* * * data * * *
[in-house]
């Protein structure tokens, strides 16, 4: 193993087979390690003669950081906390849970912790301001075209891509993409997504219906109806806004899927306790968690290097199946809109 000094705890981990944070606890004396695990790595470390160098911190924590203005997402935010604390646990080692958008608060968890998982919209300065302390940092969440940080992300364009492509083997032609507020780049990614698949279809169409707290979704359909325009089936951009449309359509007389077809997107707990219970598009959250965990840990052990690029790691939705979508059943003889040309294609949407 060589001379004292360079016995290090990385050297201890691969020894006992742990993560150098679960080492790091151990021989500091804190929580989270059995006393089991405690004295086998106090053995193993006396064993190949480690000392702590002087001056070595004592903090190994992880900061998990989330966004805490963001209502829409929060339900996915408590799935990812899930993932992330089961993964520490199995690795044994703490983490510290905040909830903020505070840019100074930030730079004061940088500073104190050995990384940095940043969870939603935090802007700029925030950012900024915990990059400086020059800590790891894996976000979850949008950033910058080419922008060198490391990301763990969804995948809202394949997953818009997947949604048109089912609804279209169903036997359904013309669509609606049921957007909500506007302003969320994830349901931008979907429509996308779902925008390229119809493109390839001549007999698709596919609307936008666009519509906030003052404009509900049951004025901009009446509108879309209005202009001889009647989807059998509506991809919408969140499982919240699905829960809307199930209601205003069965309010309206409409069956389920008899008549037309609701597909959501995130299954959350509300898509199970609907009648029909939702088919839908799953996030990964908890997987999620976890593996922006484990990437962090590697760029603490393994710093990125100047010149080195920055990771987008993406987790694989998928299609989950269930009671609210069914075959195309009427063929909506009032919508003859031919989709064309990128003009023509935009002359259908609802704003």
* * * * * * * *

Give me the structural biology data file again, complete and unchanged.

[in-house]
């Protein structure tokens, strides 16, 4: 193993087979390690003669950081906390849970912790301001075209891509993409997504219906109806806004899927306790968690290097199946809109 000094705890981990944070606890004396695990790595470390160098911190924590203005997402935010604390646990080692958008608060968890998982919209300065302390940092969440940080992300364009492509083997032609507020780049990614698949279809169409707290979704359909325009089936951009449309359509007389077809997107707990219970598009959250965990840990052990690029790691939705979508059943003889040309294609949407 060589001379004292360079016995290090990385050297201890691969020894006992742990993560150098679960080492790091151990021989500091804190929580989270059995006393089991405690004295086998106090053995193993006396064993190949480690000392702590002087001056070595004592903090190994992880900061998990989330966004805490963001209502829409929060339900996915408590799935990812899930993932992330089961993964520490199995690795044994703490983490510290905040909830903020505070840019100074930030730079004061940088500073104190050995990384940095940043969870939603935090802007700029925030950012900024915990990059400086020059800590790891894996976000979850949008950033910058080419922008060198490391990301763990969804995948809202394949997953818009997947949604048109089912609804279209169903036997359904013309669509609606049921957007909500506007302003969320994830349901931008979907429509996308779902925008390229119809493109390839001549007999698709596919609307936008666009519509906030003052404009509900049951004025901009009446509108879309209005202009001889009647989807059998509506991809919408969140499982919240699905829960809307199930209601205003069965309010309206409409069956389920008899008549037309609701597909959501995130299954959350509300898509199970609907009648029909939702088919839908799953996030990964908890997987999620976890593996922006484990990437962090590697760029603490393994710093990125100047010149080195920055990771987008993406987790694989998928299609989950269930009671609210069914075959195309009427063929909506009032919508003859031919989709064309990128003009023509935009002359259908609802704003």